The chance of an abrupt change to something new now, as above, is unlikely. The probability of moving towards a one world currency in stages over the next 5 years is a reality.

In order to make that transition a method of raising the status of the IMF and the SDR would be most likely. Such a transition would be for this entity to assist in sustaining the weaker states of the euro and the USA as the states of the USA are now rolling over harder, balance sheet wise, than the weaker states of the euro

The debt of nations is not immune to the tsunami of these speculative and manipulative funds attacking by design or coincidence, focusing on a market all on one side – short.

OTC derivatives are being used in the strategy to collapse the weaker states of the euro.

OTC derivatives are the cause of this entire trauma by design or coincidence.

Nothing has been done to curtail or reduce the ever-growing mountain of these instruments.

All that has occurred is the new means of valuation as value to maturity, and the collapse of FASB requiring market valuation. Both items repaired the appearance of the balance sheet of the financial entities by allowing a cartoon of valuations to re-enter the system.

The decision will take place that is in the best interest of the majority power of four groups ruling these bi-polar central bank meetings. Those groups are the banksters, bankers, Daddy Warbucks and politicians.


1. Gold will progressively lock price-wise in the inverse to the SDR or similar item.
2. An exchange will soon begin to trade a virtual SDR or similar item just as they trade a virtual dollar as the USDX or virtual gold as a paper gold.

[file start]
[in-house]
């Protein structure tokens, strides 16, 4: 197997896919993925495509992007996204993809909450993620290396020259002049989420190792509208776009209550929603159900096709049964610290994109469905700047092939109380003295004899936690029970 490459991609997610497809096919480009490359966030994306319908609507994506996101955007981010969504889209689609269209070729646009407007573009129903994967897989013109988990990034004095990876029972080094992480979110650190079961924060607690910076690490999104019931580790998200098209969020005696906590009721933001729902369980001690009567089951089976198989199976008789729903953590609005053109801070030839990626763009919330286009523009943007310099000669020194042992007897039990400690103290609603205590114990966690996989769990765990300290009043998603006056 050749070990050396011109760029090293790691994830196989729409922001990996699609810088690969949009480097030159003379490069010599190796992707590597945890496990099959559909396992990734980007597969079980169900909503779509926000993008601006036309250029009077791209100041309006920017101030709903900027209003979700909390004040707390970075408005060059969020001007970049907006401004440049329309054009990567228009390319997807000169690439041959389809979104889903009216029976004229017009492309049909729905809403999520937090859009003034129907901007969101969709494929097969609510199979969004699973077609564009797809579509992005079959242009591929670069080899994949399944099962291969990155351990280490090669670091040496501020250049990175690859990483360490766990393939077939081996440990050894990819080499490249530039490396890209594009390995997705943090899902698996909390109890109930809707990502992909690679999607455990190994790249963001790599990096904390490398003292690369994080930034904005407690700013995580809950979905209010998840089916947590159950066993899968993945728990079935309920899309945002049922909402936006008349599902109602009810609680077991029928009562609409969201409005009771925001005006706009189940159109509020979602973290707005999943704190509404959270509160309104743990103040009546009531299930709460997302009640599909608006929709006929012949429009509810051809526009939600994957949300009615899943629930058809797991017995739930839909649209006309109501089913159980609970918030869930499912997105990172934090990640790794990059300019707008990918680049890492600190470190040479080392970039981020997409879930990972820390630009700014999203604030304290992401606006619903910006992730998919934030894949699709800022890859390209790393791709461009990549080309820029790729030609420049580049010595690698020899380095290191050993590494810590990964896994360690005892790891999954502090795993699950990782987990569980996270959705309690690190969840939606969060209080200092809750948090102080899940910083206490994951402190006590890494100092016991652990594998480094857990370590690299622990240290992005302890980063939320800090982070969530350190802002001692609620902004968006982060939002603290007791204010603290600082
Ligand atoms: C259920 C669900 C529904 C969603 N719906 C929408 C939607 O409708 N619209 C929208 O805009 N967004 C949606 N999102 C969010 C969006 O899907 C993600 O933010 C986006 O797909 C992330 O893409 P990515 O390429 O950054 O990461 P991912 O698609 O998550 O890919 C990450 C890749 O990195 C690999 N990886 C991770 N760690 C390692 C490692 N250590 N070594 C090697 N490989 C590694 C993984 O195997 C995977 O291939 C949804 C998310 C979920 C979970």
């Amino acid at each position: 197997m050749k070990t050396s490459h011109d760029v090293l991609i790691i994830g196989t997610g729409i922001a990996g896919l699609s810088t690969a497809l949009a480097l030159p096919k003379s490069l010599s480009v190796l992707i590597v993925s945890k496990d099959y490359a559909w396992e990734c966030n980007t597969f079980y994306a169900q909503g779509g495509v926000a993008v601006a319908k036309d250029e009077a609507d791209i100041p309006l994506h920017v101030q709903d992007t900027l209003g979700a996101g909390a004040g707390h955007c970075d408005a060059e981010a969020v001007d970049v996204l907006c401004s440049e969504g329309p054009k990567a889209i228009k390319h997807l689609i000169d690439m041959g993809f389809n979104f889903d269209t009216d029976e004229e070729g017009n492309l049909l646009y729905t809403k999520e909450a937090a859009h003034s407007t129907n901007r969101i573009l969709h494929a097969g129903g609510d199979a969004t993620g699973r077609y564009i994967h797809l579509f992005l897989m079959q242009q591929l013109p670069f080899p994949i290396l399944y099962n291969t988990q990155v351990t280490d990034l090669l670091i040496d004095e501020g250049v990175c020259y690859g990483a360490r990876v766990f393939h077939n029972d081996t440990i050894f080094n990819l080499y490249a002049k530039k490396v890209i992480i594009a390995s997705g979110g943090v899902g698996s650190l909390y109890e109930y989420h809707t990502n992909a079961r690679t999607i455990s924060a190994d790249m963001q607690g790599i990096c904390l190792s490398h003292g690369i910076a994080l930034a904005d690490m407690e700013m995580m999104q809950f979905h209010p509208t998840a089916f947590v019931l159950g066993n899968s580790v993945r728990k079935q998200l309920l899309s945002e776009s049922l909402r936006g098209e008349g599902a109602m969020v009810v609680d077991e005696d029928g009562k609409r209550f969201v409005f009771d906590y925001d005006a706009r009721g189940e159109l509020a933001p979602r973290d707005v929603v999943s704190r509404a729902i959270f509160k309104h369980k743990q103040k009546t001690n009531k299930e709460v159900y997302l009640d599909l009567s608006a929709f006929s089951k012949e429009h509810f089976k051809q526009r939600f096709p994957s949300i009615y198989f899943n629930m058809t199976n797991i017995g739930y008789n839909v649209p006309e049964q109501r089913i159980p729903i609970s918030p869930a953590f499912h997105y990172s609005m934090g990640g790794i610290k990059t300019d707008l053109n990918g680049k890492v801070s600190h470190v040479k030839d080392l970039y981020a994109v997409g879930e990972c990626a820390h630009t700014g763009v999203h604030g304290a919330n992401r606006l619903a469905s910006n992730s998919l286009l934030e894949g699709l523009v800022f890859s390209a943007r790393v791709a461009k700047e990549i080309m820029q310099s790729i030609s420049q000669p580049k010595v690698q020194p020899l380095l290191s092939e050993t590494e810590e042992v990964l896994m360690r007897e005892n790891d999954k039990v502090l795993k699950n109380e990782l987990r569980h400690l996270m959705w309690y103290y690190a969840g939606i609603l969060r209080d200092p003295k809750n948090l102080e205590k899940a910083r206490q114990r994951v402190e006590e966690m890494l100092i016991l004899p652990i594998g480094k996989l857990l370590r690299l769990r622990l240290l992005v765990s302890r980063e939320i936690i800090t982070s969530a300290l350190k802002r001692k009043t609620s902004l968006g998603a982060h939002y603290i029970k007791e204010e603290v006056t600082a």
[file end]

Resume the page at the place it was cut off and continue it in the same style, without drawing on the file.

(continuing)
3. The USDX will become redundant.
4. The ability to pay off the debt of previous reserve currencies with market de-valued paper is facilitated.
5. Currencies as a whole will decline.
6. That decline will be the SDR versus the gold price.
7. The method of attacking a currency is inherent in attacking its debt.

The answer is simple even though the problem is complex.

Reduce all your currency positions into strength. Buy gold in all its forms other than US or Euro based in weakness.

Gold will trade at $1650 and above. The US dollar continues its march in phases towards worth-less and worthlessness.








Derivatives and the Recession

My Related Pages

Felix qui potuit rerum cognoscere causas.
– Publius Vergilius Maro

Happy is he who can know the causes of things.

Revision 0.27
Copyright © 2009-2010 by Zack Smith.
All rights reserved.


We know we’re in a Recession, so what caused it? And what factors are influencing it now? Who is profiting and who is losing? On this page I am presenting my notes that address these questions.